What constitutes an Odd Fellows Lodge? What differentiates the Independent Order of Odd Fellows from a club or other social grouping? For one, our basic mandates which were the basis of our beginnings. Did you know, for example, that there are strict legal requirements to which we must adhere to be classified as a tax-exempt organization? The IRS statements, quoted verbatim, are below.
A mutual benefit corporation stands apart from the other types of nonprofits because its mission is to serve its members and not the public. Common examples of mutual benefit corporations are homeowners’ associations, chambers of commerce, fraternities, and professional associations. – Wikipedia
To be exempt under Internal Revenue Code (IRC) section 501(c)(8), a fraternal beneficiary society, order, or association must meet the following requirements:
- It must have a fraternal purpose. An organization has a fraternal purpose if membership is based on a common tie or the pursuit of a common object. The organization must also have a substantial program of fraternal activities.
- It must operate under the lodge system or for the exclusive benefit of the members of a fraternal organization itself operating under the lodge system. Operating under the lodge system requires, at a minimum, two active entities: (i) a parent organization; and (ii) a subordinate (called a lodge, branch, or the like) chartered by the parent and largely self-governing.
- It must provide for the payment of life, sick, accident, or other benefits to the members of such society, order, or association or their dependents.
- An organization that provides benefits to some, but not all, of its members may qualify for exemption so long as most of the members are eligible for benefits, and criteria for excluding certain members are reasonable. – Internal Revenue Service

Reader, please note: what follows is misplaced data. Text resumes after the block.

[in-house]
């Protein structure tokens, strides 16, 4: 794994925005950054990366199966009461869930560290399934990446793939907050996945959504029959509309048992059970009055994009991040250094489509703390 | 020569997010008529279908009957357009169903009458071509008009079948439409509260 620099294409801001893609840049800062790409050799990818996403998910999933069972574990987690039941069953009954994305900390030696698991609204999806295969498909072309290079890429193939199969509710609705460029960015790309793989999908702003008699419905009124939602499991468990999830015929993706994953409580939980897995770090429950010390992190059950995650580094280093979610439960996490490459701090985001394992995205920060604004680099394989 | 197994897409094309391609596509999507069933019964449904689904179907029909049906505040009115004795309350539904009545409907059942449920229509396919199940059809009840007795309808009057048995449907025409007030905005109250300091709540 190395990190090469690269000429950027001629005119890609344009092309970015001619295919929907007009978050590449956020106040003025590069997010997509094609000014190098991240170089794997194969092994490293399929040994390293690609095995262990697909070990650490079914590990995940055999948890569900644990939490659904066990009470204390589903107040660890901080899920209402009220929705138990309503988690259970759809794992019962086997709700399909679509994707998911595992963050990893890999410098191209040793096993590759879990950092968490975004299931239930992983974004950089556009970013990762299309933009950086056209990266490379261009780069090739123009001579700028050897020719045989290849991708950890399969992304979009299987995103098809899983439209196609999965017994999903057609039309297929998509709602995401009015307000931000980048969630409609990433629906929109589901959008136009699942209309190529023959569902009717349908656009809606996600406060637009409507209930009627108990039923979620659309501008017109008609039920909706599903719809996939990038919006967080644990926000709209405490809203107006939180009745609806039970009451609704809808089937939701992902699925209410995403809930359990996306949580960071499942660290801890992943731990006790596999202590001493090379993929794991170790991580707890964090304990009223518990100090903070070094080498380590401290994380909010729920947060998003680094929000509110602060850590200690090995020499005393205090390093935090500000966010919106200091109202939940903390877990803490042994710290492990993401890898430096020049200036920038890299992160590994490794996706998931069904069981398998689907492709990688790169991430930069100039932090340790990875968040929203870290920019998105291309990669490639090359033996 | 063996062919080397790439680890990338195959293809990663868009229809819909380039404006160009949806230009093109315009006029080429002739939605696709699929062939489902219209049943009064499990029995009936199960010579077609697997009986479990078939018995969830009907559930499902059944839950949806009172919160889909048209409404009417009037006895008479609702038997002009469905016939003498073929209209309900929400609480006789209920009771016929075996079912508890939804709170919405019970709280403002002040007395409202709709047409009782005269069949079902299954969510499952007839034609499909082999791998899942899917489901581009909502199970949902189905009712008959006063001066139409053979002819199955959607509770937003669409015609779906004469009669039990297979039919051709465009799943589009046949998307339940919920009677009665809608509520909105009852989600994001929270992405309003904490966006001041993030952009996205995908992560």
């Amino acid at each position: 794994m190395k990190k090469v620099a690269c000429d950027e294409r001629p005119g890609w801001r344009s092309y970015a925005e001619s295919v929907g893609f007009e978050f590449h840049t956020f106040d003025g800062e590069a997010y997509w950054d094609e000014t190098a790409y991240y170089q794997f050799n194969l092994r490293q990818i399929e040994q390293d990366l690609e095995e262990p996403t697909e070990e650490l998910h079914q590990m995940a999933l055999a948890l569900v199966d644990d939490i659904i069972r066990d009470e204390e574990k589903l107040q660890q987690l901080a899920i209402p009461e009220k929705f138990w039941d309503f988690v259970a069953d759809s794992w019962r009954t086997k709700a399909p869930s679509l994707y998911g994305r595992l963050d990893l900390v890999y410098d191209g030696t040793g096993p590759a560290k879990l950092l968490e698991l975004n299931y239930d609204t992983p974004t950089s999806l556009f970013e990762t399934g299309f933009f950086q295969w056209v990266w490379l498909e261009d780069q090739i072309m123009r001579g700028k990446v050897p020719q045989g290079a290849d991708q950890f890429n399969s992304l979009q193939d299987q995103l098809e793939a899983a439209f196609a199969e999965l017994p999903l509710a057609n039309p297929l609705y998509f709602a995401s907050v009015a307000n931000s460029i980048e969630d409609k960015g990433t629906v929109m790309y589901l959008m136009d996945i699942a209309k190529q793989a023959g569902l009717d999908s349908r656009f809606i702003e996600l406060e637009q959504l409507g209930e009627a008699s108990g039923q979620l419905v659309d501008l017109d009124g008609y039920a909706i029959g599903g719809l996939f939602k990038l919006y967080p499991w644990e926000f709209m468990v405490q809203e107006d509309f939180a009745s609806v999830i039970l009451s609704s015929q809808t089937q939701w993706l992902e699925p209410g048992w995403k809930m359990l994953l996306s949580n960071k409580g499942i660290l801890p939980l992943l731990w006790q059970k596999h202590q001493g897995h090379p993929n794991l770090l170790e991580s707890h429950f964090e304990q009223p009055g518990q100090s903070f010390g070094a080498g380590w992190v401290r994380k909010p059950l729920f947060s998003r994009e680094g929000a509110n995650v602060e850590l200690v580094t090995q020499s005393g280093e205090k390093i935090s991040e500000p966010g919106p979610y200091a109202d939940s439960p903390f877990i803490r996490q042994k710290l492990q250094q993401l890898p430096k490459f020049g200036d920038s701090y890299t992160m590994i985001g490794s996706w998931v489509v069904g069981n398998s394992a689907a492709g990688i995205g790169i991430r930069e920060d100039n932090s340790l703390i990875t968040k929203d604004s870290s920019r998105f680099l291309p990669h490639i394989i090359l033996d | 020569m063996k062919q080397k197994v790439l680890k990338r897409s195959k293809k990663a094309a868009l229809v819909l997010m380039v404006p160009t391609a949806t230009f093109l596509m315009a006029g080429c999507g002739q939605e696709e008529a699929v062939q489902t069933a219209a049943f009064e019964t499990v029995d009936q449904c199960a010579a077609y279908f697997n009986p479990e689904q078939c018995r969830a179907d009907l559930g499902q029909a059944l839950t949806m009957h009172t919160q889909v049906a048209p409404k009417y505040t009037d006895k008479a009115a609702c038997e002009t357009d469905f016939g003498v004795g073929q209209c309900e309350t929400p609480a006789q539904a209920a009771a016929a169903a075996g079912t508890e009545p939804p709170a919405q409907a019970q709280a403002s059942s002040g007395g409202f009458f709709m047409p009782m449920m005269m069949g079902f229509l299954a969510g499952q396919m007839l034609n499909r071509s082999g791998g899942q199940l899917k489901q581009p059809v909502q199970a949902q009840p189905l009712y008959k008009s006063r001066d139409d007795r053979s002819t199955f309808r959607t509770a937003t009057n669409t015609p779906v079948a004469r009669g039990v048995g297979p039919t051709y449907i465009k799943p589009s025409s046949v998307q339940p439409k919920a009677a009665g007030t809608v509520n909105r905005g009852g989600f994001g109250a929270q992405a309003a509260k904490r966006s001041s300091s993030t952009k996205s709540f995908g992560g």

There is often discussion when a member receives either reimbursement for an event, mileage, or other payment from the order. Yet this is specifically how our order was originally based. To assume that all members exist to travel hundreds of miles free of charge at their own expense shows a) the order does not care for this specific member, b) they have forgotten or muddled the original purpose of the order, or c) no longer have the proper funds to care for their own members.
Of course, there are other circumstances. In today’s world, everything seems expensive. Yet, if our financial decision is to neglect members or only to help selected members, then we seem to be ignoring our more significant responsibilities. Historically, we can be reminded of the mandates of educating the orphan, feeding the hungry, burying the dead, and other age-old charitable functions. We can no longer do things such as this in their entirety. Our order also used to do other things to aid members. For example, if a member were out of work, the lodge would attempt to find them work. If a member was traveling, arrangements were often made where a member could visit, or even spend the night, at another member’s residence.
I believe this is one of the many reasons our order is quickly failing. We have members who believe that no one, often besides themselves, receives compensation for any work done in the order, travel, or other effort made. We have ceased to become an outlet for members altogether. For some reason, we have decided to question every payment a member receives. If a lodge employs a member, not only do we question their competence, but we also question payment altogether. But this is wrong and short-sighted. We are losing members steadily. We in California are large enough that it is not readily apparent, but as shown by Sovereign Grand Lodge’s annual reports, our numbers are quickly falling. Many states are now below 200 members statewide. Yet, supposedly, we are all religious and want to help one another. Either we react by treating our members like human beings, or we will end pretty quickly.
In F., L., & T., Rick Boyles
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